Throughout high school, the issue of having to choose one or neither quickly disappeared. Multi-racial popped up on just about every general information section of a scantron. But every time I was able to check that box, I had a sense of pride. I even smirked while checking it. I liked being able to. I felt different in my own way and liked it.
My mom tells me stories about the days when I was an age that no grown adult can remember. Being in line with her, and other toddlers asking if who I was with was my nanny. She always said I had such an attitude towards them when I told them that she was my mom. Like: "How the hell could you think that she was my nanny?!" I laugh every time I hear that story. I laugh because it shows me that even at a young age I had an instilled sense of pride about who I was and who my parents were. To me it was normal to have darker skin than my mom. Duh, because my dad was African American. It's got to be somewhat in the middle right?! But as I grew up and gained ore friends I realized that for most of them, it wasn't a normal thing. They would ask questions about it. Not in a bad way, but in a way of curiosity. Naturally.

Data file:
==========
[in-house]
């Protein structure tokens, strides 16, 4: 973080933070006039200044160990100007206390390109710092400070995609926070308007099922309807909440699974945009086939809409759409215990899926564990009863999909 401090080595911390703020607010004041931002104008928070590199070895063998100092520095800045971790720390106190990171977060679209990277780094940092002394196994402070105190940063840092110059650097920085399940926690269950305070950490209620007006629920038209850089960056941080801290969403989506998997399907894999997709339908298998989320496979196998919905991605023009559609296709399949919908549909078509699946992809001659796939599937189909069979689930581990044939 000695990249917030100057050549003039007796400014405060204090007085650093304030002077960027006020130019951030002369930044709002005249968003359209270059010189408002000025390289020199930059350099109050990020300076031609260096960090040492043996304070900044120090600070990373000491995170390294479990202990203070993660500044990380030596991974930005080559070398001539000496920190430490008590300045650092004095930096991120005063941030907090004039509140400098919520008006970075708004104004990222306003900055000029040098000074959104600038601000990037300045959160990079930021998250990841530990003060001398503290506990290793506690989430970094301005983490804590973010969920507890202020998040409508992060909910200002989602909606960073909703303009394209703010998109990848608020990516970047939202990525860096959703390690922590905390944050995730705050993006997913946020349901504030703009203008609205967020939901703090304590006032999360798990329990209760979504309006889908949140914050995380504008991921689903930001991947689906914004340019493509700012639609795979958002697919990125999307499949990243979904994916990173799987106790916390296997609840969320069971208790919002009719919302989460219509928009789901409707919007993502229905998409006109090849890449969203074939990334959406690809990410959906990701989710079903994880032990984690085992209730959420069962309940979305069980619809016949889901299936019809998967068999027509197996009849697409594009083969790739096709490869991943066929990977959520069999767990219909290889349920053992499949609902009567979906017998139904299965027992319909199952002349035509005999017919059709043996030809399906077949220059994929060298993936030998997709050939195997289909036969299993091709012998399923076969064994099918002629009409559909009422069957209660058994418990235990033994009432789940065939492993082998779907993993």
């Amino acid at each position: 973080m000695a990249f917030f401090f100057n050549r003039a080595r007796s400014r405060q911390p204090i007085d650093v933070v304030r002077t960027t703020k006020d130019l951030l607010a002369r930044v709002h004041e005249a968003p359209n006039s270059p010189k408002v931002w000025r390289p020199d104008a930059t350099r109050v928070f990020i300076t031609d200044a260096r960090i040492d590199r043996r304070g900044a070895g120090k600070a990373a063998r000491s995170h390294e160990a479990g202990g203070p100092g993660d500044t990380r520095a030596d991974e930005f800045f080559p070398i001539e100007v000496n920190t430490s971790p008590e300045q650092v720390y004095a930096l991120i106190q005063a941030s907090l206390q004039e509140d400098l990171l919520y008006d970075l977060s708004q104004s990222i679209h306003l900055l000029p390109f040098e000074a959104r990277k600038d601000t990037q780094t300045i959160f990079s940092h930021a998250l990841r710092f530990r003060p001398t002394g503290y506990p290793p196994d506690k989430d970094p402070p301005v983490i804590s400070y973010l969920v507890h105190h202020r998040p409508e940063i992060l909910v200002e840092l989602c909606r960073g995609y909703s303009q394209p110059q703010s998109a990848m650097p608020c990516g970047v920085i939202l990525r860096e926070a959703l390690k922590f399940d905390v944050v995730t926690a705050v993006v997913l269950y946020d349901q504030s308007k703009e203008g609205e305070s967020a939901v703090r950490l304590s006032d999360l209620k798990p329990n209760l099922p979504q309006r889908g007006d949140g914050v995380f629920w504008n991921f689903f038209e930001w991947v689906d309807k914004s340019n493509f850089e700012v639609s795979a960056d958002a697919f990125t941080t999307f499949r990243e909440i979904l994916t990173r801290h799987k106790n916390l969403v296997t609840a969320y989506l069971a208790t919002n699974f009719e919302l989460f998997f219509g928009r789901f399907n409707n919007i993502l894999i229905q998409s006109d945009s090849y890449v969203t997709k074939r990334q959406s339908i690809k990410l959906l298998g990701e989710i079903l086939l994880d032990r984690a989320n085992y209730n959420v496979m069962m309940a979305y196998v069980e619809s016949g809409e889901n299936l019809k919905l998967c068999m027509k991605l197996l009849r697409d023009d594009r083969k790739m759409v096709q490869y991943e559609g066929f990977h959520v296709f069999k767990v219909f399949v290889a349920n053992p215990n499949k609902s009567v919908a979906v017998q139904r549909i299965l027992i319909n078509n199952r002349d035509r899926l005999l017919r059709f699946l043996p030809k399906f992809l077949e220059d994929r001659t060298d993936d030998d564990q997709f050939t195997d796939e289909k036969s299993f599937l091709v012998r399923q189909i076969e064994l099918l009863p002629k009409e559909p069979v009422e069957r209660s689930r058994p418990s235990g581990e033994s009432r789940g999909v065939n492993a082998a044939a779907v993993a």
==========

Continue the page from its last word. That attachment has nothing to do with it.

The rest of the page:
I never had many problems throughout grade school with it, except for one incident during our short residence in New York. I was a first grader trying to fit in with the kids on the school bus. Being the new kid, of course, I needed too. I don't remember a lot as a first grader, but the handful of things I do remember affected my life in some way. This was one of them.